Lighthouses have been welcome beacons for mariners along America’s shores since the early 1700s.The story of their evolution, construction, management and their importance in time of war are just some of what we will talk about tonight when Inquiry welcomes writer and historian ERIC JAY DOL
After World War I, young reporter Ernest Hemingway moved to Paris with his new wife determined to become a famous writer of fiction. This was at a time when people like Gertrude Stein and F. Scott Fitzgerald dominated the scene.
Bzzzzt! Have you ever been stung by a yellow jacket or honey bee? Why do wasp stings hurt so much? Tonight’s Inquiry is all about the biology, ecology and biochemistry of stinging insects. We talk with JUSTIN O.
Walking through a city, we rarely look up. Tonight on Inquiry, my guest is writer JACK COOKE who goes one better. He goes up. Jack Cooke has a passion for climbing trees in and around London. Trees in parks, cemeteries, along rivers and even in those secret gardens London is famous for.
Tonight on Inquiry we speak with writer and journalist JILLIAN KEENAN. Her new memoir is about many things. It is a brilliant and lively look at sex and love in Shakespeare’s plays. Her book is also about her own search for a loving relationship.
THOMAS THWAITES is a designer in London, where he ponders technology, science and futures research. One day he realized he was tired of all the worry and stress of human life and decided to try to become a goat.
The Encyclopaedia Britannica’s Eleventh Edition, publish in the early years of the Twentieth Century, is considered “the last great English language encyclopaedia.” But the story of its creation is a complicated and chaotic tale of the clash of British and American culture.
Do you find it tough to find the groove in the music of Coltrane? Do you have a hard time finding new music you like? Inquiry welcomes back jazz pianist, music historian, critic and writer TED GIOIA.
At least 51% of American school children live below the government’s threshold for low income. Low income for children can often mean a life of stress, chaos and uncertainty and this can lead to poor success at school. How can we ensure that these children succeed at learning?
Inquiry welcomes back HONEE A. HESS, Executive Director of the WORCESTER CENTER FOR CRAFTS. Joining her in the studio tonight are artists in residence DÉSIRÉE PETTY.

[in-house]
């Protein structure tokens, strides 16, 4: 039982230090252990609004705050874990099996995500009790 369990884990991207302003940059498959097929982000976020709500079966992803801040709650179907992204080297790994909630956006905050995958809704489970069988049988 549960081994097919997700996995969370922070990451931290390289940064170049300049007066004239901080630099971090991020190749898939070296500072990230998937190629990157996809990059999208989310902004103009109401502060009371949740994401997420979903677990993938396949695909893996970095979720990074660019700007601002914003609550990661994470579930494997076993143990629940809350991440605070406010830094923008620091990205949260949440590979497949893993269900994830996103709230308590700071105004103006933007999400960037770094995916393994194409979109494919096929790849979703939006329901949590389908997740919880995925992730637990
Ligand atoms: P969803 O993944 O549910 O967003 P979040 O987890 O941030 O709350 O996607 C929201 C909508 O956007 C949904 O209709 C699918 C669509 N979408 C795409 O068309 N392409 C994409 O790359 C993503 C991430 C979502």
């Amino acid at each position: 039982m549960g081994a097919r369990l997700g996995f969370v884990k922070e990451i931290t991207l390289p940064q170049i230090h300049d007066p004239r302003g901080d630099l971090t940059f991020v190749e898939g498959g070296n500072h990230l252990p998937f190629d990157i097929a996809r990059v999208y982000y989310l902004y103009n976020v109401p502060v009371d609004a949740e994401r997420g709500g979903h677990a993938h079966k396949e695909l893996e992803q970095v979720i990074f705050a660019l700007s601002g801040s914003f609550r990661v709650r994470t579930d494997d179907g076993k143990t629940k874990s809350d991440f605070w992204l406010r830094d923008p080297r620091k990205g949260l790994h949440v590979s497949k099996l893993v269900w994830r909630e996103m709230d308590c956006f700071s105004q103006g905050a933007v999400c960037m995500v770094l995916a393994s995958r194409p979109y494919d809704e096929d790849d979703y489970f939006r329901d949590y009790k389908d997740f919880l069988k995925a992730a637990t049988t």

Helen Gurley Brown dedicated her life to celebrating the single working “girl”.
Herbert Hoover is widely regarded as having the greatest failed presidency in American history because of his inability to deal with the crushing Depression. But how well do we really know about Hoover’s real history in the White House?
Can looking at paintings in an art museum improve your skills as a police officer or a surgeon? Tonight on Inquiry we talk with lawyer and art historian AMY E.
The conventional wisdom is that World War I had little effect on American art. But is this really true? Tonight on Inquiry our guest is DAVID M. LUBIN, the Charlotte C. Weber Professor of Art at Wake Forest University.
Tonight on Inquiry, our guest is novelist and poet MICHAEL BLUMENTHAL. He is the son of Holocaust survivors. His new book is a tribute to his friend RITA MILJO. She spent her life rehabilitating and caring for orphaned and abused baboons in South Africa.
Inquiry welcomes back HONEE HESS, Executive Director of the WORCESTER CENTER FOR CRAFTS. Joining her in the studio is LORI MADER, ceramics faculty member and PAM FARREN, metals instructor. They will be talking about their work and the upcoming FACULTY SHOW at the Center for Crafts.
When JULIANA BUHRING set off on her record breaking 18,063 mile trip around the world on her bicycle Pegasus she had no sponsors or funding. Even more amazing is the fact that when she had come up with the idea of doing this feat she had not ever seriously ridden a bike!
“Why are some people so amazingly good at what they do?” Have you ever tried to learn golf or the piano and given up after months of practice because you never seemed to improve? Do you think that people who excel at singing or chess are gifted? That they are born that way?
For a long time it has been assumed that birds are, well….”bird brained”. Birds have small brains and it has been thought that they are therefore not anywhere near as intelligent as mammals.
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